Treatment of esophagitis depends on the type you have.

Reflux esophagitis

To treat this, you might use:

  • Over-the-counter drugs like antacids or medications that block acid production like lansoprazole (Prevacid) and omeprazole (Prilosec)
  • Prescription drugs that can block acid production or help clear your stomach
  • Surgery to strengthen the valve that separates your stomach and esophagus
  • Surgery to put a ring of metal beads around the lower part of your esophagus. This fairly new process is called a LINX procedure. The beads make your esophagus stronger, so acid can't back up

Eosinophilic esophagitis

To treat this, you might take:

  • Prescription medicines to block acid production
  • Steroids like budesonide (Pulmicort) and fluticasone (Flovent) that you swallow in liquid form; you may have fewer side effects than if you take steroids as a pill
  • Monoclonal antibodies like dupilumab (Dupixent) work by stopping the action of inflammation-causing proteins; you get it in a weekly injection

Your doctor may also suggest an elimination diet. This is where you stop eating certain foods that tend to cause allergic reactions for a while, and then slowly add them back in. This can help you and your doctor figure out whether foods might be triggering your esophagitis.

Drug-induced esophagitis

If medicines are touching the lining of your esophagus for too long, your doctor might:

  • Change your medication
  • Give it to you in liquid form, if possible

They might also advise you to take your medicine with a full glass of water or ask that you stand or sit for at least 30 minutes after you take it.

Infectious esophagitis

You can get an infection in your esophagus when your immune system is weak. This can happen if you have cancer or HIV. To treat it, you'll take a medication to clear up your infection.

If your esophagus is very narrow or food is stuck in it, your doctor may do a procedure called esophageal dilation, which will expand your esophagus.

Some people turn to alternative treatments to ease symptoms. These aren't used in place of medical treatments but in addition to them.

They can include:

  • Herbal remedies like licorice, chamomile, and marshmallow
  • Relaxation practices like progressive muscle relaxation or guided imagery
  • Acupuncture

Make sure you talk with your doctor before you start any alternative treatments.

During recovery care

Once your doctor has figured out what's causing the esophagitis, you'll probably start to feel better within a few days of starting treatment. It may be weeks before your esophagus heals completely. Your doctor can prescribe pain medication if you need it.

While you're healing, you can help yourself feel better by avoiding spicy or acidic foods, drinking plenty or water, and chewing your food very well or trying a soft diet.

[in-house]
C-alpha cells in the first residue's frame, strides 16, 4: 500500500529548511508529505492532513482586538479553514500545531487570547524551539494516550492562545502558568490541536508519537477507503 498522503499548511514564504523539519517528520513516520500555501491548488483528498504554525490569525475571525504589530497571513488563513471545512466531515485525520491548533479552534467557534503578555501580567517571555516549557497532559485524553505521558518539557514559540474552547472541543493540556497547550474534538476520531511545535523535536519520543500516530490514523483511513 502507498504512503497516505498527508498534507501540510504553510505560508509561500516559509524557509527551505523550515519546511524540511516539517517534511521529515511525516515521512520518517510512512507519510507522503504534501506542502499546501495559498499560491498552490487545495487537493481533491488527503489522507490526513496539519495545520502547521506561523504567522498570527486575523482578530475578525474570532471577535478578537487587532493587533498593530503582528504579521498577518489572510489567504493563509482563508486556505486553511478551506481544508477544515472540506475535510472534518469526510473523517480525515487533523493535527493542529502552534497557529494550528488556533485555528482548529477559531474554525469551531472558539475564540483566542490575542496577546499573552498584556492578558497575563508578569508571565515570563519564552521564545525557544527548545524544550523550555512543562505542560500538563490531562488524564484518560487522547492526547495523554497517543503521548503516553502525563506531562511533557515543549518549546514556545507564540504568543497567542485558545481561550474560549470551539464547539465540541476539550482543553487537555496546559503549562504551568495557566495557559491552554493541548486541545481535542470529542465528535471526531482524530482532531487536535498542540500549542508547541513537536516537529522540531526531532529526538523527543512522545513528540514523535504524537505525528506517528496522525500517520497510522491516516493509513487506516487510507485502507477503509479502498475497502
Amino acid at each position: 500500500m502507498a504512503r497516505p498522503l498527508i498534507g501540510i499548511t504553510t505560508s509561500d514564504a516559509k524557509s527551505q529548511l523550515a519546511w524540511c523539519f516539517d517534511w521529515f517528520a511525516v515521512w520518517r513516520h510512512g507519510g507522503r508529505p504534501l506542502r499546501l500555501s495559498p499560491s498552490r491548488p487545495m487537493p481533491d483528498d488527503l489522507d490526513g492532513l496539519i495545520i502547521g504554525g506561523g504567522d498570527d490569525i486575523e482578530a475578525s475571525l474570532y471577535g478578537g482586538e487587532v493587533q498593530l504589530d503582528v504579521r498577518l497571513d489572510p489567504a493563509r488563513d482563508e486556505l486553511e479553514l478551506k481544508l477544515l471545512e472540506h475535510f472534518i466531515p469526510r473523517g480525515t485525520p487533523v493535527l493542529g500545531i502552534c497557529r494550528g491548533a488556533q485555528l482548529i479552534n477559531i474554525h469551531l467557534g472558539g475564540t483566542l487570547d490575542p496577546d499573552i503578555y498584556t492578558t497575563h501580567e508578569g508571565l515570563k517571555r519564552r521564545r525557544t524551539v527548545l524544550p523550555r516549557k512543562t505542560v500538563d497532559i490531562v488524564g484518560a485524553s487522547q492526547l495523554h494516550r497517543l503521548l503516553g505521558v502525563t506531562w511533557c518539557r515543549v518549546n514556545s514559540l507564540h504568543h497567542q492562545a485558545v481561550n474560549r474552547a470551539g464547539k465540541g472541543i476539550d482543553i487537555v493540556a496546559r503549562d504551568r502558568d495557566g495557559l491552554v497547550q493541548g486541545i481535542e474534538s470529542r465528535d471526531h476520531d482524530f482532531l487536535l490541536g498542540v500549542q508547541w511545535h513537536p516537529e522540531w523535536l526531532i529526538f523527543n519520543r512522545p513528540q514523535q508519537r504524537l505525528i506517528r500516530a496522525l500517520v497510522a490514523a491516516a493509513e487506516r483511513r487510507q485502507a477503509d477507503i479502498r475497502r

To avoid getting esophagitis, or to keep it from coming back, try these tips:

  • Avoid foods that are spicy, fatty, hard, or acidic, and keep caffeine, chocolate, and mint-flavored foods to a minimum.
  • Try not to eat right before bedtime.
  • Take small bites and chew food thoroughly.
  • Avoid alcohol and tobacco.
  • When you take medication, take it with plenty of water.
  • Don't take medicine lying down or right before you go to sleep.
  • Ask your doctor if losing weight would help your symptoms.
  • Avoid bending or stooping down right after you eat.
  • Raise one end of your bed by 6-8 inches to elevate your head. You can put blocks under your bed or put a wedge between your box springs and mattress. Simply using more pillows won't work.

It's very important that you follow your doctor's treatment plan for your esophagitis. If you do, you should get relief.

If esophagitis goes untreated, it can lead to:

  • An ulcer, or break, in the tissue that lines your esophagus.
  • Scarring of your esophagus. Your doctor might call this "stricture." It can make swallowing very difficult.
  • Something doctors call "esophageal perforation." That's a tear of the tissue that lines your esophagus, creating a hole. It can come from gagging when food gets stuck there or when you have an upper endoscopy. This can also make swallowing difficult and make it hard to breathe.

You may get a condition known as Barrett's esophagus. This is also called "intestinal metaplasia." When it happens, the lining of your esophagus changes to be more like the lining of your intestines. Barrett's esophagus can lead to esophageal cancer.

The signs of esophagitis are similar to those of a lot of other conditions. See your doctor if:

  • Your symptoms last more than a few days.
  • Over-the-counter antacids don't help.
  • It's hard for you to eat or you're losing weight.
  • You also have a headache, fever, or muscle aches.

Get help right away if:

  • Pain in your chest lasts more than a few minutes.
  • You have a history of heart disease and your chest hurts.
  • You think you have food stuck in your esophagus.
  • Your mouth or throat hurts when you eat.
  • Your chest hurts and you're short of breath right after you eat.
  • You throw up large amounts of food or you have trouble breathing after you throw up.
  • Your vomit is yellow or green, contains blood, or looks like coffee grounds.